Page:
Birding enthusiasts, fly off to these 5 Indian sanctuaries this season!

Take flight to these sanctuaries in spring and be surprised by the variety of rich avian life that you can see.
A purple-rumped sunbird greets spring joyously.
A Purple-rumped Sunbird greets spring joyously. Image: Shutterstock/PG Jayaprakash.

Spring is a great time to spot birds in India as there are both resident ones as well as the migratory ones that are ready to return. You can also see some hatchlings and young birds. Interestingly, there is a thriving bird life in several wildlife sanctuaries as well. Here are five of our picks for birding in the spring.

Ranganathittu Bird Sanctuary, Karnataka

A boat takes you around the riverine islands so that you can see the birds up close without disturbing them.
A boat takes you around the riverine islands so that you can see the birds up close without disturbing them. Image: Shutterstock/Chaithanya Krishnan.

Said to be the largest bird sanctuary in south India, spread over 40 acres, Ranganathittu Bird Sanctuary, is close to Mysore and about 130 km from Bengaluru. As the Cauvery River flows through the sanctuary, there are small islands in between the river which are nesting sites for several birds.

You can book a boat ride here which is the best way to get close to the small islands and see the birds. The sanctuary is a great place to see Painted Storks, Egrets in breeding plumage, Stone Plovers, White-breasted Waterhen, River Tern, Cormorants, Indian Pond Herons, Black-headed Ibis and Red-Naped Ibis, among many others.

Painted storks and water birds are the big draw.
Painted storks and water birds are the big draw. Image: Shutterstock/Jim Ankan.

There have been about 228 species of birds that have been sighted in this region. If you are lucky, you can spot four resident species of kingfishers — Common, Pied, White-breasted and Stork-billed here. Other birds that have been sighted include the Paradise Flycatcher, Tickell’s Blue Flycatcher, White-browed Fantail, Changeable Hawk Eagle, Crested Serpent Eagle, and Brahminy Kite. There is a thriving population of crocodiles, which is a bonus.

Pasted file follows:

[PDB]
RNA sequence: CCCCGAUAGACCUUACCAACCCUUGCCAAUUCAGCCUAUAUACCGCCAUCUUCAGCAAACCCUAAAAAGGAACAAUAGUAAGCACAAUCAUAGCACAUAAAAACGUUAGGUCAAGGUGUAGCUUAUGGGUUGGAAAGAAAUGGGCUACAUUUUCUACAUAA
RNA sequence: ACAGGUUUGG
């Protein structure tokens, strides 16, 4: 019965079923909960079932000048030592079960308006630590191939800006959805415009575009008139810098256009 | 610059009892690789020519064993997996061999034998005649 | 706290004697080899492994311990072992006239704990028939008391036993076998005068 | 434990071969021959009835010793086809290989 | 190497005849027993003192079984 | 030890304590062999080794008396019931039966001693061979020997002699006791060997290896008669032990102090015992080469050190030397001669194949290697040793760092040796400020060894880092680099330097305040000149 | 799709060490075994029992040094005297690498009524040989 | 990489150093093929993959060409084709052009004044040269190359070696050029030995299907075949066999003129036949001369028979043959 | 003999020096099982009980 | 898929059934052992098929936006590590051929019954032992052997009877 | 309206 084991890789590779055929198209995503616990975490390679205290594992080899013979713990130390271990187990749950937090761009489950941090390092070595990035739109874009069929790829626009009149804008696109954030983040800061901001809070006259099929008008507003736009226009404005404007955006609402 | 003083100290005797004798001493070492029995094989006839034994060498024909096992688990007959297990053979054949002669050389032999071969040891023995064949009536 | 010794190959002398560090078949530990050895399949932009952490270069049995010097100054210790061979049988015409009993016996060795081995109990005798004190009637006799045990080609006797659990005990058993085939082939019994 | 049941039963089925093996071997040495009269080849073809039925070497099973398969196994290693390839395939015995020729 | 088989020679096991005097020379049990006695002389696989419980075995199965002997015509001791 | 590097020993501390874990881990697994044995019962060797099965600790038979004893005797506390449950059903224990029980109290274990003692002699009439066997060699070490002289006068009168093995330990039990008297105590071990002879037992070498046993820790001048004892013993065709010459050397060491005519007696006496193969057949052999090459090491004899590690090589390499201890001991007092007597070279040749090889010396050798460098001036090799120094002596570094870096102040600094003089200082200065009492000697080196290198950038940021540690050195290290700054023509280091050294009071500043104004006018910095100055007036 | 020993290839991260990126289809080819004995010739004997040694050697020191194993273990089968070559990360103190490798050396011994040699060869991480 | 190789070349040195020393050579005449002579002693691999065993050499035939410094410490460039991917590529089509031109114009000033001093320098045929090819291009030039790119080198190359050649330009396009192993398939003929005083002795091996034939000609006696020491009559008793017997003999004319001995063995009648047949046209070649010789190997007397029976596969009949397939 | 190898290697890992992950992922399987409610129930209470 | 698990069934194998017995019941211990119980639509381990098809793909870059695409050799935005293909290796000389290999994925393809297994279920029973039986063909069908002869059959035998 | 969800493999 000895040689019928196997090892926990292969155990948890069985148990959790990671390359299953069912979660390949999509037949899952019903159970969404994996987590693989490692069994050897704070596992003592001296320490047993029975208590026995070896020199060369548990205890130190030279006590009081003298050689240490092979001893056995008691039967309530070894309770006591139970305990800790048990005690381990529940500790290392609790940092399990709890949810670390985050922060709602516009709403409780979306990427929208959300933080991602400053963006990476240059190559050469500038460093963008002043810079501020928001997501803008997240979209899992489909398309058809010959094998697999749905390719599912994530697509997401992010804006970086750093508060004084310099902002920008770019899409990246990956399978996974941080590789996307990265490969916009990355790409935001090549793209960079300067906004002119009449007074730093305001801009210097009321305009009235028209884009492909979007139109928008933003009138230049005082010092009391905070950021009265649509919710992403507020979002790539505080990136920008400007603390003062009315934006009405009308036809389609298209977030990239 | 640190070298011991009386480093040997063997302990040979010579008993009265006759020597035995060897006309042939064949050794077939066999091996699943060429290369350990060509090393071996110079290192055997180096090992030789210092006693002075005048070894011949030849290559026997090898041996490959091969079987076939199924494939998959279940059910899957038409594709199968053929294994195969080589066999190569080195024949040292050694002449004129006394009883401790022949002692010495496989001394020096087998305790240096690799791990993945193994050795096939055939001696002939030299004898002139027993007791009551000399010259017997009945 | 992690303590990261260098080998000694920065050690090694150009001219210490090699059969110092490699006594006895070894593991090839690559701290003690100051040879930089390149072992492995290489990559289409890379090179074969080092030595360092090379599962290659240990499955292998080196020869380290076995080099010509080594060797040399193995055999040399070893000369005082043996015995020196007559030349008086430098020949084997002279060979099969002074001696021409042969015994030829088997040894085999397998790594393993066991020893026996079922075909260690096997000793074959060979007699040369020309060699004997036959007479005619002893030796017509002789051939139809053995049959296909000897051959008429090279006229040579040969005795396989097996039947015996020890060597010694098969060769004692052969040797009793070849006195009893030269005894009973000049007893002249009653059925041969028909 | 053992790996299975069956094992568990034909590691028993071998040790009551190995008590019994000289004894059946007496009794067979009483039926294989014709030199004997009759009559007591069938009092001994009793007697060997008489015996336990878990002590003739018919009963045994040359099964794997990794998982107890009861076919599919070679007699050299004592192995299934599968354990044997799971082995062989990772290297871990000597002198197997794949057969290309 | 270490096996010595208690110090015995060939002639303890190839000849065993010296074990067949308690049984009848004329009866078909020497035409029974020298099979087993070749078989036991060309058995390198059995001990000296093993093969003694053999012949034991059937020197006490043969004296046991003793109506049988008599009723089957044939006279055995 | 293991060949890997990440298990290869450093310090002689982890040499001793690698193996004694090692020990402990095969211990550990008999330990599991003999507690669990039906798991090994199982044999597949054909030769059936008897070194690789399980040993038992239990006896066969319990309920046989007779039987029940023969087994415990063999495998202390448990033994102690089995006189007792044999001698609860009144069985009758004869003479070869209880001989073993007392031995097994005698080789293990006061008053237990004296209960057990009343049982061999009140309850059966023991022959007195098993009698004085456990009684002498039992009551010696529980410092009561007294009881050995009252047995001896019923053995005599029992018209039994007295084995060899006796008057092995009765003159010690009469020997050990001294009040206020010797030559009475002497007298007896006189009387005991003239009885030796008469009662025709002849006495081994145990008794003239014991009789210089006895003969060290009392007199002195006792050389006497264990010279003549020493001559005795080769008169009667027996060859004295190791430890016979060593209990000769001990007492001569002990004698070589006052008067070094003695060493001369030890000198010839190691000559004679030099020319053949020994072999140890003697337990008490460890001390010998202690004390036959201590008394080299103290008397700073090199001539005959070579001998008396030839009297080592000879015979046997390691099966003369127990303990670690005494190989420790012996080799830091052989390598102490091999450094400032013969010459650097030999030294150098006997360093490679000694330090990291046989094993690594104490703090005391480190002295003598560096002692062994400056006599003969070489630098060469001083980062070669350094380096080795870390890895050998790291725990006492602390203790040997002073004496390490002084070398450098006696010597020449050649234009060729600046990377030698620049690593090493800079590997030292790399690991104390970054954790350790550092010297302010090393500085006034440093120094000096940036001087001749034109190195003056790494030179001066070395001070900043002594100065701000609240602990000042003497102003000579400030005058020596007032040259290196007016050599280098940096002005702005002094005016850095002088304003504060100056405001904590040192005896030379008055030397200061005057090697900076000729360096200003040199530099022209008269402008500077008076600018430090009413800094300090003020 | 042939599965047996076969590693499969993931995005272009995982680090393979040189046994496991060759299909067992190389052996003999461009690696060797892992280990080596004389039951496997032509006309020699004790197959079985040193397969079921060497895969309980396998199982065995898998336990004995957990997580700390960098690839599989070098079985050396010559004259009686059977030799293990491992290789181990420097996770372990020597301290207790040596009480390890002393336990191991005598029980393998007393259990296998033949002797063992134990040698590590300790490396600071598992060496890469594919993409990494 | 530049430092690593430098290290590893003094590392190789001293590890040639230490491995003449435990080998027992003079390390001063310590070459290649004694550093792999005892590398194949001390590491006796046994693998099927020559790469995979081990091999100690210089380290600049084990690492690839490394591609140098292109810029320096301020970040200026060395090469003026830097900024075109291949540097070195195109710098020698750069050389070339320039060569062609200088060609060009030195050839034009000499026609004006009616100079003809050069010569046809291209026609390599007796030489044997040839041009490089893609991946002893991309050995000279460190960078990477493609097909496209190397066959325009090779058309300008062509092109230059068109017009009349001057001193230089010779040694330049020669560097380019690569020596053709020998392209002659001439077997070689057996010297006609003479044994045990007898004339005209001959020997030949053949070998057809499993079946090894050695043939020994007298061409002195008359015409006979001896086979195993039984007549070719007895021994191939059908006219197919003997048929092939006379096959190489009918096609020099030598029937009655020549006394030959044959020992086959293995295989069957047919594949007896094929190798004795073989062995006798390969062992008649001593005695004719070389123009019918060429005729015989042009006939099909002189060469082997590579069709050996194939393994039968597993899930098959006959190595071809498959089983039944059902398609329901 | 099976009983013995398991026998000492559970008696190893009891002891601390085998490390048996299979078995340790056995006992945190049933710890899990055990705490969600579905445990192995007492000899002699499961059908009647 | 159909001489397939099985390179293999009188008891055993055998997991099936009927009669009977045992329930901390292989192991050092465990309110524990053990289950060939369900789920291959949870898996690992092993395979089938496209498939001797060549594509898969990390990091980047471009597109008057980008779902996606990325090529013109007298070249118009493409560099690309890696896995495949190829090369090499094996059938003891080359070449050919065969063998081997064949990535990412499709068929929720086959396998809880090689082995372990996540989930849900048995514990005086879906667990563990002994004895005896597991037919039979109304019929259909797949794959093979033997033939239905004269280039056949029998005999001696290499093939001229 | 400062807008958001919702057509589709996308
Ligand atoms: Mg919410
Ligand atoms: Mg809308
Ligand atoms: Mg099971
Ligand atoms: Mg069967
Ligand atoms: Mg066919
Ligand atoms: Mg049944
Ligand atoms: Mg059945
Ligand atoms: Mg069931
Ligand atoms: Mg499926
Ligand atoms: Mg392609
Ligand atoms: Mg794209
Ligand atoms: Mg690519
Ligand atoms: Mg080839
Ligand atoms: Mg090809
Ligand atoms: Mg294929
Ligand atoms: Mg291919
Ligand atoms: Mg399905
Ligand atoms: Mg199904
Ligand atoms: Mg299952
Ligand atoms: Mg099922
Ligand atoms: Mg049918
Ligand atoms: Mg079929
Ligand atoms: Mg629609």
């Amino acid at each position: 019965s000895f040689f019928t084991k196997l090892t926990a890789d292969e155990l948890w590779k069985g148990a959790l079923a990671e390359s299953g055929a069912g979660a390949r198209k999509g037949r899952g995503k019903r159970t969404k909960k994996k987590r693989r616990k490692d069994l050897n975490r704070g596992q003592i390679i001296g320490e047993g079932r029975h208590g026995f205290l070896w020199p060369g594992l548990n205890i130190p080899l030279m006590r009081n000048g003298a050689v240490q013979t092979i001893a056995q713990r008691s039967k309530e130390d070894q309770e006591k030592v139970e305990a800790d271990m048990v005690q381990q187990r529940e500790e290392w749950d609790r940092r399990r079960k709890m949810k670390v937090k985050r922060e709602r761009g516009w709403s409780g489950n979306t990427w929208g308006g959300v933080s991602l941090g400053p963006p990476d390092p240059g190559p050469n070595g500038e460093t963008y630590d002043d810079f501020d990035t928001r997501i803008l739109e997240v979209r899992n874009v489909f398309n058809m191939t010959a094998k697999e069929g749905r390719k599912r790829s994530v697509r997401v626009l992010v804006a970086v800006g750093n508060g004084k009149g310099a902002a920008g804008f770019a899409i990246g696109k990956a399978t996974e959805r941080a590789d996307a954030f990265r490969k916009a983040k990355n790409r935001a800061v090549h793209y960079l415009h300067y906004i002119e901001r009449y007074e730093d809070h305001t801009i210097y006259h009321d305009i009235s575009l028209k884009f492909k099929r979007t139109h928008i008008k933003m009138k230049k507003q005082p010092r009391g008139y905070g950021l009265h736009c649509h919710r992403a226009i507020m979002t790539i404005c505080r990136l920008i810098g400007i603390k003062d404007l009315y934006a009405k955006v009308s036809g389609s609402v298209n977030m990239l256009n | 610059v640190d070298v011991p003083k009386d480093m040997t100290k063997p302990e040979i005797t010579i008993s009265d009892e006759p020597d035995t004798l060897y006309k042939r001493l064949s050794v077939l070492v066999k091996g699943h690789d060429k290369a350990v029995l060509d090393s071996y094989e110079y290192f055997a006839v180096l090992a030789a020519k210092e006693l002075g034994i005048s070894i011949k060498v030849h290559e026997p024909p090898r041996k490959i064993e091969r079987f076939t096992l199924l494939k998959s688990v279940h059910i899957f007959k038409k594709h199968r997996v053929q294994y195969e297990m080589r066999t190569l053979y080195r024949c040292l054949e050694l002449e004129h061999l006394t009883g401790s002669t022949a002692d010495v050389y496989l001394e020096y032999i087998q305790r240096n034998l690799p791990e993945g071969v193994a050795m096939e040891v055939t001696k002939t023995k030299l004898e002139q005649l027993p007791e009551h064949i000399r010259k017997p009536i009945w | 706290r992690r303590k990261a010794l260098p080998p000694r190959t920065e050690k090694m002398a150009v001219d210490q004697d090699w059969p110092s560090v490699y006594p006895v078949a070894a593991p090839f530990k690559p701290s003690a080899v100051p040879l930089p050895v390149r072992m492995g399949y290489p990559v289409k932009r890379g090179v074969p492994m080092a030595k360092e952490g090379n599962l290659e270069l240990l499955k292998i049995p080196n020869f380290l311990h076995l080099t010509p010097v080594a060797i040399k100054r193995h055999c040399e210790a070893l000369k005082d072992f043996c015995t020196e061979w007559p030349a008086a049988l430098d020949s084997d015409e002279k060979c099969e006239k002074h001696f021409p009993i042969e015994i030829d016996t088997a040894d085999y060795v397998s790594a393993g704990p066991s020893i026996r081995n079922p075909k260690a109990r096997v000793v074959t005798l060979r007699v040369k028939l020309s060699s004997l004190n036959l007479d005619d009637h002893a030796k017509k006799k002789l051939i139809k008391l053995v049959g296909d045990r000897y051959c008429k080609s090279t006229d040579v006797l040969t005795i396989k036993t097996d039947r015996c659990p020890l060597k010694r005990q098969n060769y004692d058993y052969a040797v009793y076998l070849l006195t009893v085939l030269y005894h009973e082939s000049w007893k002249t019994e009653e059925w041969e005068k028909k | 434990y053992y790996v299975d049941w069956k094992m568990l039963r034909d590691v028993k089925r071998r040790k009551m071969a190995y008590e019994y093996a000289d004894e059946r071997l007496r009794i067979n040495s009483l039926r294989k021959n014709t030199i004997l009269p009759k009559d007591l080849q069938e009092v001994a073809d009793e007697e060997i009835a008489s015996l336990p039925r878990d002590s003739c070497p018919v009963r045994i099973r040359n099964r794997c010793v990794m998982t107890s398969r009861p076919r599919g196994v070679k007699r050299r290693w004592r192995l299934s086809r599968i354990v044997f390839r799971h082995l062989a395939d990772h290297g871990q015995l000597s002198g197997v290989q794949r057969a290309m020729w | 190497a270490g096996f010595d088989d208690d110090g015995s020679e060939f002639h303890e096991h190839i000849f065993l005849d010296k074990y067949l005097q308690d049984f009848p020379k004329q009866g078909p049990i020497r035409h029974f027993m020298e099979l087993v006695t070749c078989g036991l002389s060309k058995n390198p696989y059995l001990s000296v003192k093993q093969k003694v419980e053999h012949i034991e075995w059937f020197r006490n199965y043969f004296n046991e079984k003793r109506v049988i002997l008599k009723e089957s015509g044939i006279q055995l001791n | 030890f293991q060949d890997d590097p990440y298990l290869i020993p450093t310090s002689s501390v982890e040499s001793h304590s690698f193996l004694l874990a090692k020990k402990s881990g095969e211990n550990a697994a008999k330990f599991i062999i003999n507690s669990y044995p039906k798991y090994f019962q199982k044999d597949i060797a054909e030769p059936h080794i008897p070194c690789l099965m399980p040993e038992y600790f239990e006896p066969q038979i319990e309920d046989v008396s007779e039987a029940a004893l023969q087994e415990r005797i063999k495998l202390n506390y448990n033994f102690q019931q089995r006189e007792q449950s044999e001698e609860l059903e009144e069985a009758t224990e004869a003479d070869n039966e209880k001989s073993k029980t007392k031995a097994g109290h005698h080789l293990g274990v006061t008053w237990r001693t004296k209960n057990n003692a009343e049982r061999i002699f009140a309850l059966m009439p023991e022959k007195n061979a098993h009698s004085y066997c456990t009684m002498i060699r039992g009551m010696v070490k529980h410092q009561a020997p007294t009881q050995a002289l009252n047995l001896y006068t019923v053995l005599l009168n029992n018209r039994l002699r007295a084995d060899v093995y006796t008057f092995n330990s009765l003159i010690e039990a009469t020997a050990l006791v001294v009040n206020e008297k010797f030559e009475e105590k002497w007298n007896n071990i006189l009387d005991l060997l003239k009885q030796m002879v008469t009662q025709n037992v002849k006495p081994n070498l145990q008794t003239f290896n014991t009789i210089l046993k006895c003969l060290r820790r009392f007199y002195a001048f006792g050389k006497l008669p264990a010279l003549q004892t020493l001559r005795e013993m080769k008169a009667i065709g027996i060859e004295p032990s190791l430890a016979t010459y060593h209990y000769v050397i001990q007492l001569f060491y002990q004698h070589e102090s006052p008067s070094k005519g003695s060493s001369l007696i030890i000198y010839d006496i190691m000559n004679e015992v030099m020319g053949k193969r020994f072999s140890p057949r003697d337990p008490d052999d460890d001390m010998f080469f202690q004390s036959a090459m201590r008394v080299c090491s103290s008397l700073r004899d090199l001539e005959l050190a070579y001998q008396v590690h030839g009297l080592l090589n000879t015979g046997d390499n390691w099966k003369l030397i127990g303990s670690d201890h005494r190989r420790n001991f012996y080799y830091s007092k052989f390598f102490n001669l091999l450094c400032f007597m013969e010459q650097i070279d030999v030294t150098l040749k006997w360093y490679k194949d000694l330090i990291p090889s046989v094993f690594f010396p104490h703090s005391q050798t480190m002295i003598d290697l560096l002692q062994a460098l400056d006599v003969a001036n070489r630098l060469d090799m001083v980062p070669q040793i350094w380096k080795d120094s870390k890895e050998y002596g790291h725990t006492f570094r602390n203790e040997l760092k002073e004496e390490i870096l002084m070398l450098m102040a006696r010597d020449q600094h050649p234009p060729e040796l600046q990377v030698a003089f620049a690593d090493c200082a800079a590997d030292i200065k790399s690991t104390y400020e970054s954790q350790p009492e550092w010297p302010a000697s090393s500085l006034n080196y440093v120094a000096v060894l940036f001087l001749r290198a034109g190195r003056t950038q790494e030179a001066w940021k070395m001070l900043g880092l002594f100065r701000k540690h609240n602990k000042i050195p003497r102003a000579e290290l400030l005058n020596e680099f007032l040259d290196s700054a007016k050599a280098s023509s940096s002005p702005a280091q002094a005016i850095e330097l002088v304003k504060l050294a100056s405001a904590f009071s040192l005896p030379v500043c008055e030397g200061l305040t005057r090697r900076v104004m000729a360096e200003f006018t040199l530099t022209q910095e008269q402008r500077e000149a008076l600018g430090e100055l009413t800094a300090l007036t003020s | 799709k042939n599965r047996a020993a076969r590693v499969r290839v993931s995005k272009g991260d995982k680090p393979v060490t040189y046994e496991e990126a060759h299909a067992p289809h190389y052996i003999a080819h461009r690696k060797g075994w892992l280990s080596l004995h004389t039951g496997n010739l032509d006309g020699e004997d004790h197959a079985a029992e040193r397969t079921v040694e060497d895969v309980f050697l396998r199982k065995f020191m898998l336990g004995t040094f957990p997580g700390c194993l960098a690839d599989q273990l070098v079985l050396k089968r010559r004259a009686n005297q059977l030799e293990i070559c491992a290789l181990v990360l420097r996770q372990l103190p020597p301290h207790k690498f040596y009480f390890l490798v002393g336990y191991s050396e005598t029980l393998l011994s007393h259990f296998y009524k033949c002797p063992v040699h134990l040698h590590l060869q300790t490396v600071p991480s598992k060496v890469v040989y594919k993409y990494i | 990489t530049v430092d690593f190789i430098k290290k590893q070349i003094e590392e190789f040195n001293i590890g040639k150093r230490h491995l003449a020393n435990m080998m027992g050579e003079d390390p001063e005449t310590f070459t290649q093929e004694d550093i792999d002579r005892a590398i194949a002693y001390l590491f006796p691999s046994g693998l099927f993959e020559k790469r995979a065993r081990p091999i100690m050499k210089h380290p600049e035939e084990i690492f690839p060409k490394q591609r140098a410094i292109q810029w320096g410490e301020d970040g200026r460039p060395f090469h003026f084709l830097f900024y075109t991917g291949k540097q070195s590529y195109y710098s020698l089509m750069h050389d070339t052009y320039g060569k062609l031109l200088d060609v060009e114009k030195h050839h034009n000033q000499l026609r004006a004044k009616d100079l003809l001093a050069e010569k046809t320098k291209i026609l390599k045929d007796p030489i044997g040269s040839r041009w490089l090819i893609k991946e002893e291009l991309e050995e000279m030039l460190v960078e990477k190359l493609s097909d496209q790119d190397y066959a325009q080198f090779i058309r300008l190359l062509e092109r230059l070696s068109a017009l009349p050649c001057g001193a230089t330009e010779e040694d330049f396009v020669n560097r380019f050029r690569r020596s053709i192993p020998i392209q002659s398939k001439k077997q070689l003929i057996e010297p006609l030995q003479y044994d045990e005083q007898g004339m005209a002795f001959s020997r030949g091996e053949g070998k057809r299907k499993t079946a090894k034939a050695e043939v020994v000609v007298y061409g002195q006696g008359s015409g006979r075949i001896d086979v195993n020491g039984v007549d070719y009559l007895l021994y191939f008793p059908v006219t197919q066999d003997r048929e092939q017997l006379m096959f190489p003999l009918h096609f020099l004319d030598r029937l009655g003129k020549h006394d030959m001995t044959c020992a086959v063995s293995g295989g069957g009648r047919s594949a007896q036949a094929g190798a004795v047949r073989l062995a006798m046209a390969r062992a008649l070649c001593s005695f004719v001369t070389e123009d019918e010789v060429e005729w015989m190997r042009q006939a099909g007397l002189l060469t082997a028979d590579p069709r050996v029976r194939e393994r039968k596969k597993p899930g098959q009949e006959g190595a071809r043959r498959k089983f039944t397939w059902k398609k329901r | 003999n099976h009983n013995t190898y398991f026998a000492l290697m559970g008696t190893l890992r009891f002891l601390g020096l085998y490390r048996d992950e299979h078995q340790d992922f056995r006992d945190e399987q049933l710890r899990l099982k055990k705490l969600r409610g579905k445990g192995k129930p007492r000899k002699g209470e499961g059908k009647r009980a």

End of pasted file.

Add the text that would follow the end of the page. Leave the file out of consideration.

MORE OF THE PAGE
Thattekad Bird Sanctuary, Kerala

Aerial view of the forest canopy of the thattekad bird sanctuary.
Aerial view of the forest canopy of the Thattekad Bird Sanctuary. Image: Shutterstock/Paulose NK.

Thattekkad which means a flat piece of wooded land is spread across 25 square km and has a connection with Dr Salim Ali, the legendary ‘Bird Man of India’, who discovered this evergreen lowland forest on the banks of Periyar. Located about 60 km from Kochi, this is also called the Salim Ali Bird Sanctuary.

It has a bird trail as well as a Butterfly Garden and an interpretation centre. Including the Sri Lanka Frogmouth, Asian Palm-Swift, Malabar Trogon, Green Imperial Pigeon, Black-backed Dwarf Kingfisher, White-bellied Blue Flycatcher, Oriental Honey Buzzard and Crested Treeswift, there have been about 240 species observed here.

The colourful male malabar trogon is one of the many bird species you can spot here.
The colourful male Malabar Trogon is one of the many bird species you can spot here. Image: Shutterstock/MohithS.

Being on the foothills of the Western Ghats, Thattekad has a rich biodiversity, including many teak and mahogany trees as part of the landscape. The sanctuary is also home to the Ashy Wood Swallow, Black Headed Oriole, Ash Tail, Crested Goshawk, Jerdon’s Nightjar, Indian Cuckoo, Yellow-browed Bulbuls and more.

Nal Sarovar Bird Sanctuary, Gujarat

Nal sarovar bird sanctuary near sanand village is mainly inhabited by migratory birds in winter and spring.
Nal Sarovar Bird Sanctuary near Sanand village is mainly inhabited by migratory birds in winter and spring. Take a boat to explore the wetlands. Image: Shutterstock/Nimit Shah 28.